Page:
load      = 'hi, i am a hacker'

Network sniffing

Sinff() is another important functions of Scapy. It could be used to capture and decode the network packets and monitoring the network usages. The “prn” argument provides an interface for uses, which we can pass a function and execute for every packet sniffed. Sniff is an extremely useful function for the administer of a company, because it will capture the packet, but also set alarm to the administration system. Therefore, employees can have the fastest response when a hacker is detected or risky happens. Below is a demonstration of the sniffing result.

>>> sniff(iface="wifi0", prn=lambda x: x.summary())
  802.11 Management 8 ff:ff:ff:ff:ff:ff / 802.11 Beacon / Info SSID / Info Rates / Info DSset / Info TIM / Info 133
  802.11 Management 4 ff:ff:ff:ff:ff:ff / 802.11 Probe Request / Info SSID / Info Rates
  802.11 Management 5 00:0a:41:ee:a5:50 / 802.11 Probe Response / Info SSID / Info Rates / Info DSset / Info 133
  802.11 Management 4 ff:ff:ff:ff:ff:ff / 802.11 Probe Request / Info SSID / Info Rates
  802.11 Management 4 ff:ff:ff:ff:ff:ff / 802.11 Probe Request / Info SSID / Info Rates
  802.11 Management 8 ff:ff:ff:ff:ff:ff / 802.11 Beacon / Info SSID / Info Rates / Info DSset / Info TIM / Info 133
  802.11 Management 11 00:07:50:d6:44:3f / 802.11 Authentication
  802.11 Management 11 00:0a:41:ee:a5:50 / 802.11 Authentication
  802.11 Management 0 00:07:50:d6:44:3f / 802.11 Association Request / Info SSID / Info Rates / Info 133 / Info 149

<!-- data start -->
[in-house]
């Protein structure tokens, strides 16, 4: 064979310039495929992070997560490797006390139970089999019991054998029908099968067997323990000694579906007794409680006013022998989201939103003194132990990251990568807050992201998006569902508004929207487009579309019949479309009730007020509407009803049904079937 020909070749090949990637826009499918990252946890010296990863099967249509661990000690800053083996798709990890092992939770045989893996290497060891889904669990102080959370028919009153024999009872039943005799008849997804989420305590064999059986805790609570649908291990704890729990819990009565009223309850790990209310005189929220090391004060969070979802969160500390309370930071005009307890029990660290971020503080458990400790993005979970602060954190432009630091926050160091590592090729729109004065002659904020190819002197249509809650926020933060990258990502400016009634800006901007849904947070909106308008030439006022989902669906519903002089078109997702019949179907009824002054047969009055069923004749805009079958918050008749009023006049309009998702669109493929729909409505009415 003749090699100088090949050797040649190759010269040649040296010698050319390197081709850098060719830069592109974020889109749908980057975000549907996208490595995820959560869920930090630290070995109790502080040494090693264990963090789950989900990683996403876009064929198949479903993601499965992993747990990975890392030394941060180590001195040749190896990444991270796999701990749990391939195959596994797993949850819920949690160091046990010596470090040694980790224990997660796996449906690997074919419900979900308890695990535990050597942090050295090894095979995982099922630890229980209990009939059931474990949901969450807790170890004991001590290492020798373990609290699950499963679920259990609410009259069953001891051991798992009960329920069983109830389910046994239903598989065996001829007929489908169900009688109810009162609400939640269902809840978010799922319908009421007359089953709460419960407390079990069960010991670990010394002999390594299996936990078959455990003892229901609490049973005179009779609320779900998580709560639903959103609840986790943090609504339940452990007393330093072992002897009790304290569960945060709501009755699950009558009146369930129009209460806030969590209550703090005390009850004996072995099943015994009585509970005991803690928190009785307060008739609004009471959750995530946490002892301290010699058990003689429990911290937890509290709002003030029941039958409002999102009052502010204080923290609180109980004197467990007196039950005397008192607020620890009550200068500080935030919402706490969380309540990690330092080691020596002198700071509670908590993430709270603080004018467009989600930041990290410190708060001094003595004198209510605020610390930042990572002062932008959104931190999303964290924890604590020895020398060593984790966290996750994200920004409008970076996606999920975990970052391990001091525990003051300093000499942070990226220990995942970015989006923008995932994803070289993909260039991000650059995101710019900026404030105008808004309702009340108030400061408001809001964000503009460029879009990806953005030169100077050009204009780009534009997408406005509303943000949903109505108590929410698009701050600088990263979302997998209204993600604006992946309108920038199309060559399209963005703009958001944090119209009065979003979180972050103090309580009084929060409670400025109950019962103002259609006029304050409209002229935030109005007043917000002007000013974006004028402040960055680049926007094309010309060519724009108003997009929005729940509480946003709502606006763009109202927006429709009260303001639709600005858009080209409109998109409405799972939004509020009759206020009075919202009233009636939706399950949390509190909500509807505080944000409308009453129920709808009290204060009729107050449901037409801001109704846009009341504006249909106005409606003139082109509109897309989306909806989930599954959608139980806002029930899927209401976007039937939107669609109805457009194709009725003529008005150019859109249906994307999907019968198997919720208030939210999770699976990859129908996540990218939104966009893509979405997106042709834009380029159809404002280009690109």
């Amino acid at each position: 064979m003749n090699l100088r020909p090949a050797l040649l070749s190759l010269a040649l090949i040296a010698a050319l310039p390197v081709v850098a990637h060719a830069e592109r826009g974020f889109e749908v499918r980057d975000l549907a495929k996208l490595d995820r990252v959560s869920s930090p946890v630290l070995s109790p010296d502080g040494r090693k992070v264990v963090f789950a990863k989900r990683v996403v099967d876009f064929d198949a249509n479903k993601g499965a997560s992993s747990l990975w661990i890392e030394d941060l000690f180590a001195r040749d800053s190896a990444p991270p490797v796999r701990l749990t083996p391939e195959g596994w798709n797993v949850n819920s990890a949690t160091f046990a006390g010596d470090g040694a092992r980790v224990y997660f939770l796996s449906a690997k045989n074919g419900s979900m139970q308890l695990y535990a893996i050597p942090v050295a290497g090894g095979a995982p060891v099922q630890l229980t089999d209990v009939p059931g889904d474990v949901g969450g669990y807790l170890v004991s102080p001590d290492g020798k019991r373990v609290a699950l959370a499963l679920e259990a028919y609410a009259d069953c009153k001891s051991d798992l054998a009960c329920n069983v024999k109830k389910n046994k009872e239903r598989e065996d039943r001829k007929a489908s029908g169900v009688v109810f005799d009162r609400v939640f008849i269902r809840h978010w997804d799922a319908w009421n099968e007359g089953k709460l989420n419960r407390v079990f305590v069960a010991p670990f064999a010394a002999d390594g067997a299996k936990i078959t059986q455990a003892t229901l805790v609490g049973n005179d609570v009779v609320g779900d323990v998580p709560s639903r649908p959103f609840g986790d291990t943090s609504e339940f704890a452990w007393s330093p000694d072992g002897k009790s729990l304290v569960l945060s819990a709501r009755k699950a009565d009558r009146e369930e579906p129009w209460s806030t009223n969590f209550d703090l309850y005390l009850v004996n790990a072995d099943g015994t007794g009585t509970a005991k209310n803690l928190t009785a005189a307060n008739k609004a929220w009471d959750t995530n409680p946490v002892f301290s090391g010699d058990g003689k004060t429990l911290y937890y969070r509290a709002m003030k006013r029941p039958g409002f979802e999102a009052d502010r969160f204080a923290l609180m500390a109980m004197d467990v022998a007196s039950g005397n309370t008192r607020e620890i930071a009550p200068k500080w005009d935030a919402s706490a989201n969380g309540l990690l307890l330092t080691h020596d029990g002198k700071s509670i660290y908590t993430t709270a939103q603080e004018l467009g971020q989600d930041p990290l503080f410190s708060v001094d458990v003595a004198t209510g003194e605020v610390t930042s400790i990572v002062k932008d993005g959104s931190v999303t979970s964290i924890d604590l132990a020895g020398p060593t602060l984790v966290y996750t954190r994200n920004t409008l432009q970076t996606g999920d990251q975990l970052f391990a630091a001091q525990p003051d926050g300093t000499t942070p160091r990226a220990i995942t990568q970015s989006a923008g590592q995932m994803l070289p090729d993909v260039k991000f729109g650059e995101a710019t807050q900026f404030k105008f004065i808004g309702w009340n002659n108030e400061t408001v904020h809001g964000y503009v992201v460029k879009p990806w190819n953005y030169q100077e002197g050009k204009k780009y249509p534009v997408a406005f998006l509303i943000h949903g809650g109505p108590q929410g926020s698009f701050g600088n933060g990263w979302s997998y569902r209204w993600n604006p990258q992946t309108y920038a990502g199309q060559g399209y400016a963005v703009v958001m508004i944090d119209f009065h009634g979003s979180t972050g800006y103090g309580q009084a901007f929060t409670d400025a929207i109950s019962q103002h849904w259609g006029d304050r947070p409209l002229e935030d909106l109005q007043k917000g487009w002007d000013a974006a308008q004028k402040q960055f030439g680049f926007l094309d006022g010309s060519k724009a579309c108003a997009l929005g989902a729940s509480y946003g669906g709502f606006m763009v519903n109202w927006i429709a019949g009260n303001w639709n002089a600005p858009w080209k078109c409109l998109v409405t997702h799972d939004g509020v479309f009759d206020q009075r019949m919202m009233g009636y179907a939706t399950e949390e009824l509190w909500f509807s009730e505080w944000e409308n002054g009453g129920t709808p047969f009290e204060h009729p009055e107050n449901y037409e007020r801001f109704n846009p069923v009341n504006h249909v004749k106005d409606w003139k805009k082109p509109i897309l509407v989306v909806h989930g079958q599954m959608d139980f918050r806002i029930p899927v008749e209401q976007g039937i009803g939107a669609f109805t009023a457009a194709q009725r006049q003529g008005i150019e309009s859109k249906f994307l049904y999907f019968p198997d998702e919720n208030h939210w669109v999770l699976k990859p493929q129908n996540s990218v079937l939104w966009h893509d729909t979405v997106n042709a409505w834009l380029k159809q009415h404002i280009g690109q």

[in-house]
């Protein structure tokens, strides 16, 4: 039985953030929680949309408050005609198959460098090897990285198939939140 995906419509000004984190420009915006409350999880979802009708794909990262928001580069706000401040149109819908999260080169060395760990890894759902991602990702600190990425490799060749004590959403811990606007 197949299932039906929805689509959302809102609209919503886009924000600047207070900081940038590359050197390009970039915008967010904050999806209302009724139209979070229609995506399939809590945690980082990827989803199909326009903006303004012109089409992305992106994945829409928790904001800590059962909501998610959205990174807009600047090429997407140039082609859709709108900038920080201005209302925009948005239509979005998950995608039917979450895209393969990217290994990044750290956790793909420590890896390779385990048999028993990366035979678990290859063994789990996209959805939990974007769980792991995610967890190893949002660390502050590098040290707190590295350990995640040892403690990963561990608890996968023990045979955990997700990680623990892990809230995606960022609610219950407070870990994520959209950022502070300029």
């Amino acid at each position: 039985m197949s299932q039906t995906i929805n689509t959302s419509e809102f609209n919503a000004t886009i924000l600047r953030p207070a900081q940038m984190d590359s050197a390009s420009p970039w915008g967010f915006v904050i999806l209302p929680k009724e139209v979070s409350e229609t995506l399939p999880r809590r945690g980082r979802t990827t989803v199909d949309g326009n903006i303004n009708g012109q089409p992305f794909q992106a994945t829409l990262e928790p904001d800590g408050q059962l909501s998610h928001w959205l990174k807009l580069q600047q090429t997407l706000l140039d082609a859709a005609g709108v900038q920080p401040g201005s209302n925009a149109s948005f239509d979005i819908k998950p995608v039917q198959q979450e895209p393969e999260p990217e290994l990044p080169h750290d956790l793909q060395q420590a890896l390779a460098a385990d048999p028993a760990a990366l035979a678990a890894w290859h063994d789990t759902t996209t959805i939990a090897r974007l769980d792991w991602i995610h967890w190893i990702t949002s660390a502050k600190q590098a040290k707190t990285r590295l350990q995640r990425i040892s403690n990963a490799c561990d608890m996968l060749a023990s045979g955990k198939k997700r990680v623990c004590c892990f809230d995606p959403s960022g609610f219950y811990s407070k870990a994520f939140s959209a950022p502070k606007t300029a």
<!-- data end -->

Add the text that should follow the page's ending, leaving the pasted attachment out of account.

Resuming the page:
802.11 Management 1 00:0a:41:ee:a5:50 / 802.11 Association Response / Info Rates / Info 133 / Info 149
  802.11 Management 8 ff:ff:ff:ff:ff:ff / 802.11 Beacon / Info SSID / Info Rates / Info DSset / Info TIM / Info 133
  802.11 Management 8 ff:ff:ff:ff:ff:ff / 802.11 Beacon / Info SSID / Info Rates / Info DSset / Info TIM / Info 133
  802.11 / LLC / SNAP / ARP who has says / Padding
  802.11 / LLC / SNAP / ARP is at 00:0a:b7:4b:9c:dd says / Padding
  802.11 / LLC / SNAP / IP / ICMP echo-request 0 / Raw
  802.11 / LLC / SNAP / IP / ICMP echo-reply 0 / Raw

Furthermore to track the source and destination ip addresses to determine the risky level.

>>> pkts = sniff(prn=lambda x:x.sprintf("{IP:%IP.src% -> %IP.dst%\n}{Raw:%Raw.load%\n}")) -> -> -> ->

TCP Traceroute

Scapy also has the traceroute function, which used to display the path and measure the transition delays. With lsc() function, we can have detailed information to capture and decode.

>>> ans, unans = sr(IP(dst="", ttl=(4,25),id=RandShort())/TCP(flags=0x
...: 2))                                                                        
Begin emission:
Finished sending 22 packets.
Received 196 packets, got 21 answers, remaining 1 packets